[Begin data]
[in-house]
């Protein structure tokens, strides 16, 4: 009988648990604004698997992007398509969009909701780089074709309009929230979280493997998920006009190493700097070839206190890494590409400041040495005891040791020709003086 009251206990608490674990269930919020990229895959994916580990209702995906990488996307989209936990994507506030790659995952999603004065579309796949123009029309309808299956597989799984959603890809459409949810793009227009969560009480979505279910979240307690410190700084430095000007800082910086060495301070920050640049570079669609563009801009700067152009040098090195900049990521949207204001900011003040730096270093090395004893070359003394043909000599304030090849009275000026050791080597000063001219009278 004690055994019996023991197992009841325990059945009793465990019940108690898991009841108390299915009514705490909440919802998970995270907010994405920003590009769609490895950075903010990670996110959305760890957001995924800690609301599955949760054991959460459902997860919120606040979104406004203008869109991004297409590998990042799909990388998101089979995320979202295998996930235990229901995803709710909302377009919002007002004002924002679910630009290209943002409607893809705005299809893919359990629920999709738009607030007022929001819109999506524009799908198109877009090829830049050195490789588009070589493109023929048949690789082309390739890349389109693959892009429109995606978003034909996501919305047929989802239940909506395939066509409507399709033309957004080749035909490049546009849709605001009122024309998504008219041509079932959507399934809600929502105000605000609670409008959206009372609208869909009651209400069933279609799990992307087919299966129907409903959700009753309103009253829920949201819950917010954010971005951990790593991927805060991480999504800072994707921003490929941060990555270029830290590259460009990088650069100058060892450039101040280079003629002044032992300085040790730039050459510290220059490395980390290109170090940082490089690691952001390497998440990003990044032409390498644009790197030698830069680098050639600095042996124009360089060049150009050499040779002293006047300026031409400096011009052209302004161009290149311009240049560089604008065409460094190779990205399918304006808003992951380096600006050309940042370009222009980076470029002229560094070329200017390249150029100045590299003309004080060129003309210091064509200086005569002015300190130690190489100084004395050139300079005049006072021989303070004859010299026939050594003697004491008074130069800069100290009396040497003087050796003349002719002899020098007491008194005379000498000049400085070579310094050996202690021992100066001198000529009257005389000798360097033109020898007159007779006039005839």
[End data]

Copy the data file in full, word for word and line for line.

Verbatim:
[in-house]
């Protein structure tokens, strides 16, 4: 009988648990604004698997992007398509969009909701780089074709309009929230979280493997998920006009190493700097070839206190890494590409400041040495005891040791020709003086 009251206990608490674990269930919020990229895959994916580990209702995906990488996307989209936990994507506030790659995952999603004065579309796949123009029309309808299956597989799984959603890809459409949810793009227009969560009480979505279910979240307690410190700084430095000007800082910086060495301070920050640049570079669609563009801009700067152009040098090195900049990521949207204001900011003040730096270093090395004893070359003394043909000599304030090849009275000026050791080597000063001219009278 004690055994019996023991197992009841325990059945009793465990019940108690898991009841108390299915009514705490909440919802998970995270907010994405920003590009769609490895950075903010990670996110959305760890957001995924800690609301599955949760054991959460459902997860919120606040979104406004203008869109991004297409590998990042799909990388998101089979995320979202295998996930235990229901995803709710909302377009919002007002004002924002679910630009290209943002409607893809705005299809893919359990629920999709738009607030007022929001819109999506524009799908198109877009090829830049050195490789588009070589493109023929048949690789082309390739890349389109693959892009429109995606978003034909996501919305047929989802239940909506395939066509409507399709033309957004080749035909490049546009849709605001009122024309998504008219041509079932959507399934809600929502105000605000609670409008959206009372609208869909009651209400069933279609799990992307087919299966129907409903959700009753309103009253829920949201819950917010954010971005951990790593991927805060991480999504800072994707921003490929941060990555270029830290590259460009990088650069100058060892450039101040280079003629002044032992300085040790730039050459510290220059490395980390290109170090940082490089690691952001390497998440990003990044032409390498644009790197030698830069680098050639600095042996124009360089060049150009050499040779002293006047300026031409400096011009052209302004161009290149311009240049560089604008065409460094190779990205399918304006808003992951380096600006050309940042370009222009980076470029002229560094070329200017390249150029100045590299003309004080060129003309210091064509200086005569002015300190130690190489100084004395050139300079005049006072021989303070004859010299026939050594003697004491008074130069800069100290009396040497003087050796003349002719002899020098007491008194005379000498000049400085070579310094050996202690021992100066001198000529009257005389000798360097033109020898007159007779006039005839």